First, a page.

Another popular destination outside of Ireland’s vibrant capital, Dublin, is Cork in the southeast of the country. As with Galway, Cork does not really feel like a large city compared with other European conurbations, and it has a friendly, laid-back atmosphere and plenty of entertainment options. Half an hour from Cork itself is the town of Kinsale, which offers another study option for agents to consider for their clientele.

Helen Williams set up the Kinsale School of English in 2006 because she believes Kinsale is an ideal location due to its cultural attractions and the number of European connections available from Cork International Airport. “Kinsale, known as the gourmet capital of Ireland, is big enough to have a variety of restaurants, cafés, pubs, art galleries and interesting shops, yet small enough to have made friends within days,” she says.

An historic town built around a beautiful harbour, Kinsale offers students a view of a fishing community and Williams’s husband is himself a fisherman. “It is lovely to watch the boats return with their catch – usually prawns and whitefish – and the fact that Kinsale is a working harbour is of great interest to students,” she says.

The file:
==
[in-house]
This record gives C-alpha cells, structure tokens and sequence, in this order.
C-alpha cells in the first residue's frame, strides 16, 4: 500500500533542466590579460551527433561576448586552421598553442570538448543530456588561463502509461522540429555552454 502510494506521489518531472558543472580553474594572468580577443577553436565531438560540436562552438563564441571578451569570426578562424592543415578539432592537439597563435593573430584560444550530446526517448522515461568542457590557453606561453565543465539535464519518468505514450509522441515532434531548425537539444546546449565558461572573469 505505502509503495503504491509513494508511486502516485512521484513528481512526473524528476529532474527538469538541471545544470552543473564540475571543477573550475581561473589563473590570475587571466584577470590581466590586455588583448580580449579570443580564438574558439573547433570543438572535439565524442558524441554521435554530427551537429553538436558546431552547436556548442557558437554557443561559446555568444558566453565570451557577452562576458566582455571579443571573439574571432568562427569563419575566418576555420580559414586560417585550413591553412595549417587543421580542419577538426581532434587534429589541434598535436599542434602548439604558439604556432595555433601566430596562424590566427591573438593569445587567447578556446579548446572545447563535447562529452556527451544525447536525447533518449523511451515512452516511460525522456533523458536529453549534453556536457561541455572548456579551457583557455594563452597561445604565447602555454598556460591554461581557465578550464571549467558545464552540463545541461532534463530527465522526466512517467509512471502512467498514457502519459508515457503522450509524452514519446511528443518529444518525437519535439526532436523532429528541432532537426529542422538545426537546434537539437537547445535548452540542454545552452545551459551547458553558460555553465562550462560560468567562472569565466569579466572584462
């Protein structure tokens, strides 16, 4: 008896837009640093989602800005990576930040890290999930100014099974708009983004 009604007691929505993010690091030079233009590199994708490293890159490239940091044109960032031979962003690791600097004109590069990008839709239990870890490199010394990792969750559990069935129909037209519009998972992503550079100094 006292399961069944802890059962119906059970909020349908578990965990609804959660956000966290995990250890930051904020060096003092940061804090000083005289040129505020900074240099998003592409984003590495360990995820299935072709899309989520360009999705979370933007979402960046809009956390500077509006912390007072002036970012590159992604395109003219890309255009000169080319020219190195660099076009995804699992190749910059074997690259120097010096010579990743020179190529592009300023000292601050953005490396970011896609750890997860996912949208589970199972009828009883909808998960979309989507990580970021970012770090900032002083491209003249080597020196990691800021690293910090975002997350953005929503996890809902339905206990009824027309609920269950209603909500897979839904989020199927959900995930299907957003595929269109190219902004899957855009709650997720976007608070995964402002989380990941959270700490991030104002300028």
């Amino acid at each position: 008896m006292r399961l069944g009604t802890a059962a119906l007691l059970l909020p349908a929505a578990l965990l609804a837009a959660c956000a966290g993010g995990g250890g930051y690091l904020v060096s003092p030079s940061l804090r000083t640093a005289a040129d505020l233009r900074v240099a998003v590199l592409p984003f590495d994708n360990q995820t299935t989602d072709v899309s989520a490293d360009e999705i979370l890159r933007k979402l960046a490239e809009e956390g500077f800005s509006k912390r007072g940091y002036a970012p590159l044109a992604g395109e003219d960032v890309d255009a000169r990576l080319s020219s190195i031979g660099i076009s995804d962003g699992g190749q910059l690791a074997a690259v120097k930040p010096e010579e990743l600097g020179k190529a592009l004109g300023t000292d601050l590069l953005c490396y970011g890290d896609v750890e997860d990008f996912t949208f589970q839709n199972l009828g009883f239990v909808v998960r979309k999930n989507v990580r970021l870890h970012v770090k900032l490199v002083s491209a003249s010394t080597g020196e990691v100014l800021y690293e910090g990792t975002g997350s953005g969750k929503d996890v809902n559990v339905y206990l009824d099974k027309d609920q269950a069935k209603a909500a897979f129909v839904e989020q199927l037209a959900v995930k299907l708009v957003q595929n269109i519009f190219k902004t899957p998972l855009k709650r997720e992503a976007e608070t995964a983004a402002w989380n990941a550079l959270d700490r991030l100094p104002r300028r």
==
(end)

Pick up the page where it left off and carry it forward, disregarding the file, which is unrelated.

Another family-run enterprise that offers English language tuition is the Belvedere Institute of Education in Mullingar in county Westmeath, in the middle of the country. Anna Brady at the school relates, “I work here together with my husband Declan, and we are told that because of this, the school has a lovely friendly family atmosphere.” Originally started by Brady’s mother, the school is now in young hands; Brady relates that her and her husband are both 30.

“Some people are surprised at how young Declan and I are to be running a school but we think being young makes us more optimistic and energetic and better able to relate to the students,” she says. “We get involved with extra-curricular activities and go on the excursions which means we get to know all our students really well.”